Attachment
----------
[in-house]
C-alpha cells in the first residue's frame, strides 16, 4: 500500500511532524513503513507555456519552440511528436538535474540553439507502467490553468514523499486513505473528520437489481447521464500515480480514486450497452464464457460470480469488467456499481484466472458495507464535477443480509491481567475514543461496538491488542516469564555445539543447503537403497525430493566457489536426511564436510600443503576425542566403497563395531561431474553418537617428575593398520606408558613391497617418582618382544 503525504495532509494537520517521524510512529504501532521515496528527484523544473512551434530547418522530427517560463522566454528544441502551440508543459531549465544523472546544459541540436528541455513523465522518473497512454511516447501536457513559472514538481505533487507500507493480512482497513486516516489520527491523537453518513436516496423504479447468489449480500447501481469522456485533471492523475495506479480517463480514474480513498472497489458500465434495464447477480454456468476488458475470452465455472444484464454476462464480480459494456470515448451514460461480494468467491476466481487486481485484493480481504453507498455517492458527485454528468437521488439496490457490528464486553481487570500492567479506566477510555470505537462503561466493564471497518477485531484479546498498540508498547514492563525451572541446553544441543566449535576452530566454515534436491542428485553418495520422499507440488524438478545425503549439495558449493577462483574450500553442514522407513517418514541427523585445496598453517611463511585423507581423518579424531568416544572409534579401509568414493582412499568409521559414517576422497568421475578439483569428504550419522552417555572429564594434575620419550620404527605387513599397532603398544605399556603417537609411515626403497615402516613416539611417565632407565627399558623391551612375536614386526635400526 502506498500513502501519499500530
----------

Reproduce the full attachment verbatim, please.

[in-house]
C-alpha cells in the first residue's frame, strides 16, 4: 500500500511532524513503513507555456519552440511528436538535474540553439507502467490553468514523499486513505473528520437489481447521464500515480480514486450497452464464457460470480469488467456499481484466472458495507464535477443480509491481567475514543461496538491488542516469564555445539543447503537403497525430493566457489536426511564436510600443503576425542566403497563395531561431474553418537617428575593398520606408558613391497617418582618382544 503525504495532509494537520517521524510512529504501532521515496528527484523544473512551434530547418522530427517560463522566454528544441502551440508543459531549465544523472546544459541540436528541455513523465522518473497512454511516447501536457513559472514538481505533487507500507493480512482497513486516516489520527491523537453518513436516496423504479447468489449480500447501481469522456485533471492523475495506479480517463480514474480513498472497489458500465434495464447477480454456468476488458475470452465455472444484464454476462464480480459494456470515448451514460461480494468467491476466481487486481485484493480481504453507498455517492458527485454528468437521488439496490457490528464486553481487570500492567479506566477510555470505537462503561466493564471497518477485531484479546498498540508498547514492563525451572541446553544441543566449535576452530566454515534436491542428485553418495520422499507440488524438478545425503549439495558449493577462483574450500553442514522407513517418514541427523585445496598453517611463511585423507581423518579424531568416544572409534579401509568414493582412499568409521559414517576422497568421475578439483569428504550419522552417555572429564594434575620419550620404527605387513599397532603398544605399556603417537609411515626403497615402516613416539611417565632407565627399558623391551612375536614386526635400526 502506498500513502501519499500530